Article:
Management Studies on Seed Production of Turf-Type Tall Fescue: II. Seed Yield Components
- William C. Young ,
- Harold W. Youngberg and
- Thomas B. Silberstein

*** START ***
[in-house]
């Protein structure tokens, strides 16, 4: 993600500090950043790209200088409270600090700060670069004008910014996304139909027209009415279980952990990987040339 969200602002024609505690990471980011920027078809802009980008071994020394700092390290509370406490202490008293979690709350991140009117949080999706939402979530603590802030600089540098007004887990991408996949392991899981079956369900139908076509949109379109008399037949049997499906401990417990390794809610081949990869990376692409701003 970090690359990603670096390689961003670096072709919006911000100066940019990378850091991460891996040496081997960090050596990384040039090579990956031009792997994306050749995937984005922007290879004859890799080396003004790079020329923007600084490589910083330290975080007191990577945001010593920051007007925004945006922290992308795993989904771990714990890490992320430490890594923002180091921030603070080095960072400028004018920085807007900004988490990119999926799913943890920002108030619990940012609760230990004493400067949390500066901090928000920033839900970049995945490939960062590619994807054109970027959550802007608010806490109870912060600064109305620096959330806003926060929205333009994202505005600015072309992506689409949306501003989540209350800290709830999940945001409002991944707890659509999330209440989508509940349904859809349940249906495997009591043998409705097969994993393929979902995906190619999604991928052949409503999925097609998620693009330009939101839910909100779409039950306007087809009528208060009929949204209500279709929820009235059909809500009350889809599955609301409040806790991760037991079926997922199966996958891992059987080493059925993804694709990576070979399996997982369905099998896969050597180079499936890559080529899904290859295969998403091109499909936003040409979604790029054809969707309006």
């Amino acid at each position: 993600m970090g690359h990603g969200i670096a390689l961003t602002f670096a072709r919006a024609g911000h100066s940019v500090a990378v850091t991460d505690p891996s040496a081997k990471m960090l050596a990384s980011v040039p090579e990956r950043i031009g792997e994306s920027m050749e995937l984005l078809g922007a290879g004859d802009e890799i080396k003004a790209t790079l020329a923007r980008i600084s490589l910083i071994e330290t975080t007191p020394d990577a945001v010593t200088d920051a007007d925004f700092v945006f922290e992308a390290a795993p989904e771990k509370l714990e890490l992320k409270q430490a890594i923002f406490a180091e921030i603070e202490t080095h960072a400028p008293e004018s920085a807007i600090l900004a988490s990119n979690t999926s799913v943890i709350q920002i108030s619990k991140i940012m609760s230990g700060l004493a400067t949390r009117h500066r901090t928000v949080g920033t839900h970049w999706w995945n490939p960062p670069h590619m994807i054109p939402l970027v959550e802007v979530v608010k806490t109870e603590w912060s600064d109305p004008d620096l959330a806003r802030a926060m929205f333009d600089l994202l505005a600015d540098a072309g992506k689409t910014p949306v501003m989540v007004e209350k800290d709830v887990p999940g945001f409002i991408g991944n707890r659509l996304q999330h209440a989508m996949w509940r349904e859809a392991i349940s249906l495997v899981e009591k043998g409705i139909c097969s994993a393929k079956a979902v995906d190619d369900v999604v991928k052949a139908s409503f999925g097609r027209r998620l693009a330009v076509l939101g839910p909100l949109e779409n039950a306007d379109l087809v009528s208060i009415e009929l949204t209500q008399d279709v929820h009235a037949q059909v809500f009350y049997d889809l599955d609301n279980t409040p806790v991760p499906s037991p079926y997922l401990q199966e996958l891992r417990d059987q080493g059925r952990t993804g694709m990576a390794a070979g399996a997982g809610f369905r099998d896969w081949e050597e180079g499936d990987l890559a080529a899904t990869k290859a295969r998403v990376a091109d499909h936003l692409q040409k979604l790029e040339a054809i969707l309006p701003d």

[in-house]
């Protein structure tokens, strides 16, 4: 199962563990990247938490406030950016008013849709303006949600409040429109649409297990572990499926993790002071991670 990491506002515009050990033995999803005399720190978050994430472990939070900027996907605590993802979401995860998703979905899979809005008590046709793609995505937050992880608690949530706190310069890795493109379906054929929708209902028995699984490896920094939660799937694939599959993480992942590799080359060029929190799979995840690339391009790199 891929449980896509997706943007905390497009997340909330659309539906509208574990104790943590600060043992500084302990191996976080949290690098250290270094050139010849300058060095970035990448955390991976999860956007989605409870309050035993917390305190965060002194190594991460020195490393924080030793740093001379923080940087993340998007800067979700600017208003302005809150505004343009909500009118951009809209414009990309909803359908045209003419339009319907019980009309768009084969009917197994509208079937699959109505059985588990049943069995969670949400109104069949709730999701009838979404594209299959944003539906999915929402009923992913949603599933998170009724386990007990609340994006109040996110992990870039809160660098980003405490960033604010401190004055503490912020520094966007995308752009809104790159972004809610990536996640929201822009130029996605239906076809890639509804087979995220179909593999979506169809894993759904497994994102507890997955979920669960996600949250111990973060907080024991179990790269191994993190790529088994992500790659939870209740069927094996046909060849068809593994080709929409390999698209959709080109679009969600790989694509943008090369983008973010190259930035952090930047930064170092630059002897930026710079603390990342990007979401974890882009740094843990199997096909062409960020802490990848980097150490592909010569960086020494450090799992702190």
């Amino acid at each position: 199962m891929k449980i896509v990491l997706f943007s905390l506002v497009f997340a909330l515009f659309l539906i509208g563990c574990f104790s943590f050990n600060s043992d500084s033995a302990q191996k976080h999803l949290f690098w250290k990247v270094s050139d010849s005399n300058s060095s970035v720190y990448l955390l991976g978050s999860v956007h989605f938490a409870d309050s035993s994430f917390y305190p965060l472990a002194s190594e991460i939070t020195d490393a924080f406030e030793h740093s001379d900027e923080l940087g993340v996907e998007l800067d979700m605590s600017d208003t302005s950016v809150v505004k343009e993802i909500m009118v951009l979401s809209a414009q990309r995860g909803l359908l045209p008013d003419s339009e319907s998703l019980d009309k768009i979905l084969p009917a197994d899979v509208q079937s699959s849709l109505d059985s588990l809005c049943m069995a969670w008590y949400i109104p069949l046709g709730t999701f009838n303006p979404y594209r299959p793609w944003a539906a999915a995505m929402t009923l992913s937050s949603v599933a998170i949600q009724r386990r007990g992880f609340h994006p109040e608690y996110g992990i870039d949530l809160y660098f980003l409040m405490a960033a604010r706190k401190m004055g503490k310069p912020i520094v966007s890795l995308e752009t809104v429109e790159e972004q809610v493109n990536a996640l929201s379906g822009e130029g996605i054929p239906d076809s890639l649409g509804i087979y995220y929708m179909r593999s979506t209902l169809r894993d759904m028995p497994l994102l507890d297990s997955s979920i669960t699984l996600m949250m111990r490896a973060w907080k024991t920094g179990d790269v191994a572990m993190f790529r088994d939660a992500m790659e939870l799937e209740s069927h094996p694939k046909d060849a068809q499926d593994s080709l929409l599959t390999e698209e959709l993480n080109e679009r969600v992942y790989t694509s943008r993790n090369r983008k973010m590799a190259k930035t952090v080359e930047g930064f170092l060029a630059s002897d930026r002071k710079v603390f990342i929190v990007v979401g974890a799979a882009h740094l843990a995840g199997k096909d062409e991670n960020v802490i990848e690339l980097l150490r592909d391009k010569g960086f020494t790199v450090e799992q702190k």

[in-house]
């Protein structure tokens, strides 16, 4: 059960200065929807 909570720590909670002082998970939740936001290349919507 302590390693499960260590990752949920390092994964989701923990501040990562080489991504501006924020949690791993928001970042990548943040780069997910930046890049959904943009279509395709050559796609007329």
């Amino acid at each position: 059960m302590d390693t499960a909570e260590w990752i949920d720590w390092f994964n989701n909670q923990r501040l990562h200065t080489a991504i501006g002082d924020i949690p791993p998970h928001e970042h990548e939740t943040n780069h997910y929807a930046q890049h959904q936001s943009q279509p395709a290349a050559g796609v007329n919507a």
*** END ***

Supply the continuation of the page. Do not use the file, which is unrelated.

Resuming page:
Information on how management affects seed yield components of turf-type tall fescue (Festuca arundinacea Schreber) cultivars is needed to improve cultural practices for seed production. We tested factorial combinations of two post-harvest residue managements (flailchopping or burning the stubble), two row spacing (0.3 and 0.6 m), three spring-applied N rates (100, 145, and 190 kg ha−), and three N application timings (double-ridge, spikelet initiation, and equally split between the two) on seed yield components of tuff-type cultivars Falcon, Rebel, and Bonanza, and the forage cultivar Fawn. Seed yields of all cultivars were closely correlated with the number of seeds produced per unit area (mS), but yields were weakly and negatively correlated with weight per seed. Compared with flail-chopping, burning the residue increased the numbers of fertile tillers, floret sites, and seeds per unit area in aH cultivars. The number of seeds per unit area was not affected by row spacing in Fawn and Bonanza, but was increased at 0.3-m row spacing in Falcon when the residue was burned, and was greater at 0.6-m in Rebel when the residue was flail-chopped. Increasing N rate above 100 kg ha-~ decreased floret site utilization and seeds per unit area in Fawn, but did not affect these components in Falcon and Rebel. Seeds per unit area in Bonanza was the greatest at 145 kg N ha 1. For all cuitivars, N application timing had little effect on seeds per unit area. We conclude that management practices for the turf-type cultivars should focus on maintaining a high number of fertile tillers throughout the stand life by burning post-harvest residue. Using narrower row spacings for early- and mid-maturing turf-type cultivars also could increase the number of fertile tillers per unit area when the post-harvest residue is burned. The optimum spring-applied N rate for seed production is apparently greater for the late-maturing turf types than for forage cuitivars.
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